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The Dagger: College Basketball Blog

Pac-12 tournament preview: Who will emerge from the darkness?

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Terrence Ross and E.J. Singler (US Presswire)

The Dagger will be previewing eight of this week's conference tournaments. Here's our look at the Pac-12 Tournament:

Pac-12 Tournament

Dates: March 7-10

Site: Staples Center (Los Angeles, Calif.)

Draw: Click here

Favorite: In addition to being the Pac-12 tournament's top seed and most talented team, Washington also has a track record of performing well at this event. The Huskies entered the Pac-12 tournament needing at least a win or two to seal an NCAA tournament berth the past two years and both time they won three games in three days to claim the title. For this year's Washington team to achieve the same feat, Lorenzo Romar needs freshman point guard Tony Wroten to play under control and make smart decisions, center Aziz N'Diaye to stay out of foul trouble and the entire rotation to focus on defense. The Huskies' draw is not especially favorable since dangerous Oregon State and rival Washington State are potential quarterfinal opponents and desperate Arizona or surging UCLA looming in the semifinals.

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Three others who can win it: As mediocre as the Pac-12's top teams are this season, it's almost easier to list teams who can't win the tournament. It would be stunning to see USC, Arizona State, Utah or Washington State win more than one game and it's difficult to envision Oregon State, Stanford or Colorado winning more than two. That leaves Arizona, UCLA, Oregon and Cal as potential challengers to Washington, with the streaking Ducks being perhaps the most likely to cut down the nets.

Three players to watch:

• Jorge Gutierrez, G, Cal — The Pac-12 player of the year is the league's premier on-ball defender but he scored a total of eight points in the Bears' regular season-ending losses to Colorado and Stanford. Cal needs more than that.

• Tony Wroten, G, Washington — Nobody is better getting to the rim in this league, but Washington needs Wroten to take smarter shots, to not force passes and to convert at the free throw line.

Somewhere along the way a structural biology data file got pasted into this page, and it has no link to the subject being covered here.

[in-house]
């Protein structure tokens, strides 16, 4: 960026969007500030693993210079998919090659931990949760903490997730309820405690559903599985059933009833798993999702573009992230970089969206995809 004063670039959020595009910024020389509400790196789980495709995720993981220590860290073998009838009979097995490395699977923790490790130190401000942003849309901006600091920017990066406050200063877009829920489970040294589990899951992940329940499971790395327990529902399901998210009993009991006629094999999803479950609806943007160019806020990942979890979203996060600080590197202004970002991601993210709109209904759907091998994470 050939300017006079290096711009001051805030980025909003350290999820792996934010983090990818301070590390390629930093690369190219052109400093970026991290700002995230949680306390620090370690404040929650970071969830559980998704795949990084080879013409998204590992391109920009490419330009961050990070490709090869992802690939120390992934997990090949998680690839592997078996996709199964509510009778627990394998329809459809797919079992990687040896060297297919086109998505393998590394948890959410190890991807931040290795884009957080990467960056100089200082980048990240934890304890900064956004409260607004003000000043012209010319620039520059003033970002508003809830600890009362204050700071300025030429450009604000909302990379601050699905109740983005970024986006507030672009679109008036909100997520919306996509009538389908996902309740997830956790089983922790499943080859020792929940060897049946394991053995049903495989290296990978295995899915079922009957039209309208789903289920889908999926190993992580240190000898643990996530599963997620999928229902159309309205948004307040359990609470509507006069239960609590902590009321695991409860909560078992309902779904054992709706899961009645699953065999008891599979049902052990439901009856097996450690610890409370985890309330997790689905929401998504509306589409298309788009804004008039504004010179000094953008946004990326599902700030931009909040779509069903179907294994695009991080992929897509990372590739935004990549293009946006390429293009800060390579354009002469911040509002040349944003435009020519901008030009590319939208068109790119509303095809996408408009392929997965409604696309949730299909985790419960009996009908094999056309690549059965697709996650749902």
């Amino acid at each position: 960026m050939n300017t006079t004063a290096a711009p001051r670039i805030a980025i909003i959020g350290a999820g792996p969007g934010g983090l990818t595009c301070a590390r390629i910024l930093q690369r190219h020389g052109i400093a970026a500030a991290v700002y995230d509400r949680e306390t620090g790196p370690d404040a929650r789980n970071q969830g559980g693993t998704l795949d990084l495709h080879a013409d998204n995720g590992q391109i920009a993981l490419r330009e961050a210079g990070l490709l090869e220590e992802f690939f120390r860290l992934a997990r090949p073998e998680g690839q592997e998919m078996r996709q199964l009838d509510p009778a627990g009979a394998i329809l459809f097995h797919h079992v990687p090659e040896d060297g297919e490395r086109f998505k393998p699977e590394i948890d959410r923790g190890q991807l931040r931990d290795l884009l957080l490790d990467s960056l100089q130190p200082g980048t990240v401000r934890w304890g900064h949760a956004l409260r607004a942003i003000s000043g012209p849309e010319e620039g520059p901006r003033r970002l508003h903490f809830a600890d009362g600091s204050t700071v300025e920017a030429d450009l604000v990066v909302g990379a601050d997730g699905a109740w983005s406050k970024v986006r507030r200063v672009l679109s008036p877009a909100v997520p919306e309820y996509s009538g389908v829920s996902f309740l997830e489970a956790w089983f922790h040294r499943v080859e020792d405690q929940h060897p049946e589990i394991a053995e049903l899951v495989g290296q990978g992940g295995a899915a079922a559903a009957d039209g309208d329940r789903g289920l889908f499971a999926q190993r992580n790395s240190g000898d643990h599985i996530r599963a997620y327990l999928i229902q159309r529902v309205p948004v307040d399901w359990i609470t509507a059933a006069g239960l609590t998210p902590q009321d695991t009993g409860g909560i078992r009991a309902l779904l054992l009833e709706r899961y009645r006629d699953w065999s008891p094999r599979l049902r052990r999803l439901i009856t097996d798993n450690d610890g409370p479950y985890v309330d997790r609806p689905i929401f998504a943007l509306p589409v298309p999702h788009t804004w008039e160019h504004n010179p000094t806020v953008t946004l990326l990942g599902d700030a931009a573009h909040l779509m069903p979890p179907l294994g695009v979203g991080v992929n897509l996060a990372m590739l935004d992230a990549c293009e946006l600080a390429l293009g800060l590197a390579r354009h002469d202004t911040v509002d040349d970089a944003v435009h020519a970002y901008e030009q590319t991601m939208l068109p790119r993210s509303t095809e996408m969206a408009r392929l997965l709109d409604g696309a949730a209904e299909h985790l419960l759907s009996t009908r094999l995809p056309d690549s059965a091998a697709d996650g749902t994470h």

• Devoe Joseph, G, Oregon — The Minnesota transfer's midseason addition is the biggest reason the Ducks surged in conference play.

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Bubble implications: In a historically bad season for the once-proud Pac-12, not one team can feel secure about its NCAA tournament chances entering the conference tournament. In fact, only three teams — Washington, Cal and Oregon — would have any shot to make the field of 68 without winning the league's automatic bid. Cal is in the best position of any Pac-12 team by virtue of its lack of bad non-conference losses and 3-0 head-to-head record against Oregon and Washington, but the Bears need at least one win and perhaps two to feel confident about its chances. The Huskies' outright regular season title is a chip in their favor, but their woeful non-conference performance also suggests a win or two in Los Angeles would help. As for Oregon, anything less than a Pac-12 title game appearance likely sentences the Ducks to the NIT.

Projected champ: You'd have a better chance picking names out of a hat than projecting the Pac-12 champ this season, but Oregon seems like as good a bet as any. The Ducks have an explosive scorer in Joseph, a versatile do-everything forward in E.J. Singler and a few serviceable big men in Tony Woods and Olu Ashaolu. Oregon's draw includes a Colorado team who beat the Ducks by one in Boulder and a Cal team who swept a pair of games against them, but Dana Altman's team closed the season winning six of seven.

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